To get the most out of your lawn, you need to research and really understand what you are working with. What kind of grass you have and what does it need... How much water, Is it resistance to pests, How about tolerance to shade? If you’re starting from the very beginning then you need to do some research to identify the best grass type for your climate and soil type where you live. If you have an established lawn and it needs a lot of love, then you're probably better off consider replanting with a new, more suitable type of grass.
Once you have a basic understanding of the aforementioned questions, the next step is to test your soil. Inexpensive soil pH testing kits are available, or you can use litmus paper. You can then have your soil’s fertility tested by your state's cooperative extension service (Orange County Link embedded) or a commercial soil-testing lab. Your local nursery can make recommendations based on the test results.
You may be surprised to find that most homeowners water too often with too little water. The key is to water thoroughly and only when needed, when the grass begins to wilt, the color dulls and footprints stay compressed for more than a few seconds. Another surprise to most... Drip hoses are the most efficient method. From there... the next best thing is an in-ground automatic sprinkler system. To evaluate how long sprinklers should run, turn them on and time how long it takes for the water to penetrate four inches into the soil (open up the ground periodically with a shovel). Water only in early morning or evening once the heat dies down, and yet not too early that it will cause frost or damage.
Now that you have the watering down... you must make a commitment to mow frequently, but with that you must understand that frequent mowing makes grass require more water. Sharpen your mower’s blades frequently to get a clean cut, and never mow when the grass is wet. Cut no more than 1/3 of the grass’s length at a time. Leaving your lawn slightly long will produce healthier, more pest-resistant grass.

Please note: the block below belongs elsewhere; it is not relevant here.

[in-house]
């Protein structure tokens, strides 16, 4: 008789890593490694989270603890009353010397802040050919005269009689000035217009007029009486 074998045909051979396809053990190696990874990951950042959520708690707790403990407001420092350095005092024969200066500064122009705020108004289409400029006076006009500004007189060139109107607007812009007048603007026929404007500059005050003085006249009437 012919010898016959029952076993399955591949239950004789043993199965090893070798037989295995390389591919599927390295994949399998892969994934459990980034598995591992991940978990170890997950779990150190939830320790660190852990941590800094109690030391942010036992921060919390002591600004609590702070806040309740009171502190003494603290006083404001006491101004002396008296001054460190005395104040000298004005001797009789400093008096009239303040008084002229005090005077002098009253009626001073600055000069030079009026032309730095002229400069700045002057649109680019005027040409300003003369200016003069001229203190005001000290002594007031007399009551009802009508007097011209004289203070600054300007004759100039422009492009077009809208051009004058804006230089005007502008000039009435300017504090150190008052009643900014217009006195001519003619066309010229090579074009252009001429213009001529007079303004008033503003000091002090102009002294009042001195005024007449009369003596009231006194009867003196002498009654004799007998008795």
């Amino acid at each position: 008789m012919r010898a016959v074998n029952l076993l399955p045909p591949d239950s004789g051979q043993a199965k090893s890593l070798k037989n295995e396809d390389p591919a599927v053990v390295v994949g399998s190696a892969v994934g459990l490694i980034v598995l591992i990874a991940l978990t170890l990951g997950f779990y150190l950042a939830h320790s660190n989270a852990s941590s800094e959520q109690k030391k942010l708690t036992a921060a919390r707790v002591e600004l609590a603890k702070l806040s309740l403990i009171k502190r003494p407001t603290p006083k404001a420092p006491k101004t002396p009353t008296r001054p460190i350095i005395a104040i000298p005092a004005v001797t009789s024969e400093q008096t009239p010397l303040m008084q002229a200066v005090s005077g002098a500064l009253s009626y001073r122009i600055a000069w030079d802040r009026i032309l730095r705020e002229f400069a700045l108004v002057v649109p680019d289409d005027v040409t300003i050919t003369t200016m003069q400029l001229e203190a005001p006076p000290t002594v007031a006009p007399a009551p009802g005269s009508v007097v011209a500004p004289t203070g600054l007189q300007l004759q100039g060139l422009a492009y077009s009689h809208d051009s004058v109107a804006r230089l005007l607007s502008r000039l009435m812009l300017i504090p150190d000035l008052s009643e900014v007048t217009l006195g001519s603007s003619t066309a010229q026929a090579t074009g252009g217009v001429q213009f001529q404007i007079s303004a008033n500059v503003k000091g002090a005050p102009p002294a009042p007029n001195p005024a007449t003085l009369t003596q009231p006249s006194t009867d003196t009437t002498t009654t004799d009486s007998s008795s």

Now... you really want to step it up, another great ideas is to aerate your soil every year. This helps to clear out thatch, which is the dead, un-decayed material at the soil line. This material adds to a number of lawn problems. Before aerating, be sure to give your lawn a good, hard raking to loosen up and remove the thatch.
Now that your lawn really looks good... to keep it looking good, you need to feed it, and by feed it we mean fertilize. The best fertilizers are organic, slow-release types. Your soil's test results will indicate specific organic fertilizer recommendations. Although you can spread fertilizers by hand, you'll get more uniform coverage with a spreader (drop or broadcast type). Make two passes at opposite angles. Water thoroughly after applying fertilizer or apply it before an expected rain, unless the directions state otherwise.
Lastly... to keep down on additional problems, you may need to apply weed-killers. Only do so when weeds first start to grow, before they go to seed. Apply these products with a hose-end sprayer or with a garden spreader. For additional gardening tips, contact your local professional, and they will point you in the right direction.